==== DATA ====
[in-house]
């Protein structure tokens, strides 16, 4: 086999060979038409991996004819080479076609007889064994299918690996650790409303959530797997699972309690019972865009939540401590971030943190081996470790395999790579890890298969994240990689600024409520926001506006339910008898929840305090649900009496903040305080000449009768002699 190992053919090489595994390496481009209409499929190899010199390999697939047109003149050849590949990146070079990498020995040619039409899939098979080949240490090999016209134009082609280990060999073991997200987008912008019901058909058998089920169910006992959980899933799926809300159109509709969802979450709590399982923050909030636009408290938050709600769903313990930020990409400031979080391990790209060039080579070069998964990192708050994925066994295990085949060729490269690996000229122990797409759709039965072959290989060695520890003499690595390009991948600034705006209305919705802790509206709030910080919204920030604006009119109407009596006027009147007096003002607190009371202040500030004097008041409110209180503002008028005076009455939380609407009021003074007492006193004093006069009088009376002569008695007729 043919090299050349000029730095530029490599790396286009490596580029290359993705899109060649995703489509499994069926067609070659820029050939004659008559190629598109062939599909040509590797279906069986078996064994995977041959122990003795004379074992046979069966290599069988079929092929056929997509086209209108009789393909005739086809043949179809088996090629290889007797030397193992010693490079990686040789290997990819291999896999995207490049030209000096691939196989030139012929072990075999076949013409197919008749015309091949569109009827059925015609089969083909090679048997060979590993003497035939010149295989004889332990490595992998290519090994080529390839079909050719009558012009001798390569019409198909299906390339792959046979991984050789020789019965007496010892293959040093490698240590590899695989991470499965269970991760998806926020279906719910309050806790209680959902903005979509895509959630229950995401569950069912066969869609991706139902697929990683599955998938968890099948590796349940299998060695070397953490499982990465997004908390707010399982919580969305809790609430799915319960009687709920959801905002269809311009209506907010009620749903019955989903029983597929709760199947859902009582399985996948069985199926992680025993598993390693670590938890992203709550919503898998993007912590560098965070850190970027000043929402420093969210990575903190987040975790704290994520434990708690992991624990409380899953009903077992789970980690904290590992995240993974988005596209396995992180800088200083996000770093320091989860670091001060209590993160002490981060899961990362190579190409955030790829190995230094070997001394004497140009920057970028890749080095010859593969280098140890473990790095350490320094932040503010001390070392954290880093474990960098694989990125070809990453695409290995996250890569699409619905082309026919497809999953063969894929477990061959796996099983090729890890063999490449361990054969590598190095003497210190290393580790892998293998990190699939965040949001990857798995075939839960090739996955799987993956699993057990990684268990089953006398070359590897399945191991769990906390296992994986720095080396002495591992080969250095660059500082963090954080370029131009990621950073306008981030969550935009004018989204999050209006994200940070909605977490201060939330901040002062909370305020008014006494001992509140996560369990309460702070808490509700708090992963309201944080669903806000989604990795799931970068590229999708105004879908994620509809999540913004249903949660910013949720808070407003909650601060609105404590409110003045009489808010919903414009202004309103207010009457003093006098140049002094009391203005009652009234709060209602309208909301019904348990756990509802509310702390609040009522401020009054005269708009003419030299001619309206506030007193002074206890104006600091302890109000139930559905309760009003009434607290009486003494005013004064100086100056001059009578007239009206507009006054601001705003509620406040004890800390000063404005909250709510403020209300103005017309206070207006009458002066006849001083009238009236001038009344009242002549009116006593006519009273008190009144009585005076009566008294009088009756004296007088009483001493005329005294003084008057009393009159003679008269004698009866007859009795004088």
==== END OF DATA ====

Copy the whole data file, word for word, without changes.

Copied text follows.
[in-house]
């Protein structure tokens, strides 16, 4: 086999060979038409991996004819080479076609007889064994299918690996650790409303959530797997699972309690019972865009939540401590971030943190081996470790395999790579890890298969994240990689600024409520926001506006339910008898929840305090649900009496903040305080000449009768002699 190992053919090489595994390496481009209409499929190899010199390999697939047109003149050849590949990146070079990498020995040619039409899939098979080949240490090999016209134009082609280990060999073991997200987008912008019901058909058998089920169910006992959980899933799926809300159109509709969802979450709590399982923050909030636009408290938050709600769903313990930020990409400031979080391990790209060039080579070069998964990192708050994925066994295990085949060729490269690996000229122990797409759709039965072959290989060695520890003499690595390009991948600034705006209305919705802790509206709030910080919204920030604006009119109407009596006027009147007096003002607190009371202040500030004097008041409110209180503002008028005076009455939380609407009021003074007492006193004093006069009088009376002569008695007729 043919090299050349000029730095530029490599790396286009490596580029290359993705899109060649995703489509499994069926067609070659820029050939004659008559190629598109062939599909040509590797279906069986078996064994995977041959122990003795004379074992046979069966290599069988079929092929056929997509086209209108009789393909005739086809043949179809088996090629290889007797030397193992010693490079990686040789290997990819291999896999995207490049030209000096691939196989030139012929072990075999076949013409197919008749015309091949569109009827059925015609089969083909090679048997060979590993003497035939010149295989004889332990490595992998290519090994080529390839079909050719009558012009001798390569019409198909299906390339792959046979991984050789020789019965007496010892293959040093490698240590590899695989991470499965269970991760998806926020279906719910309050806790209680959902903005979509895509959630229950995401569950069912066969869609991706139902697929990683599955998938968890099948590796349940299998060695070397953490499982990465997004908390707010399982919580969305809790609430799915319960009687709920959801905002269809311009209506907010009620749903019955989903029983597929709760199947859902009582399985996948069985199926992680025993598993390693670590938890992203709550919503898998993007912590560098965070850190970027000043929402420093969210990575903190987040975790704290994520434990708690992991624990409380899953009903077992789970980690904290590992995240993974988005596209396995992180800088200083996000770093320091989860670091001060209590993160002490981060899961990362190579190409955030790829190995230094070997001394004497140009920057970028890749080095010859593969280098140890473990790095350490320094932040503010001390070392954290880093474990960098694989990125070809990453695409290995996250890569699409619905082309026919497809999953063969894929477990061959796996099983090729890890063999490449361990054969590598190095003497210190290393580790892998293998990190699939965040949001990857798995075939839960090739996955799987993956699993057990990684268990089953006398070359590897399945191991769990906390296992994986720095080396002495591992080969250095660059500082963090954080370029131009990621950073306008981030969550935009004018989204999050209006994200940070909605977490201060939330901040002062909370305020008014006494001992509140996560369990309460702070808490509700708090992963309201944080669903806000989604990795799931970068590229999708105004879908994620509809999540913004249903949660910013949720808070407003909650601060609105404590409110003045009489808010919903414009202004309103207010009457003093006098140049002094009391203005009652009234709060209602309208909301019904348990756990509802509310702390609040009522401020009054005269708009003419030299001619309206506030007193002074206890104006600091302890109000139930559905309760009003009434607290009486003494005013004064100086100056001059009578007239009206507009006054601001705003509620406040004890800390000063404005909250709510403020209300103005017309206070207006009458002066006849001083009238009236001038009344009242002549009116006593006519009273008190009144009585005076009566008294009088009756004296007088009483001493005329005294003084008057009393009159003679008269004698009866007859009795004088």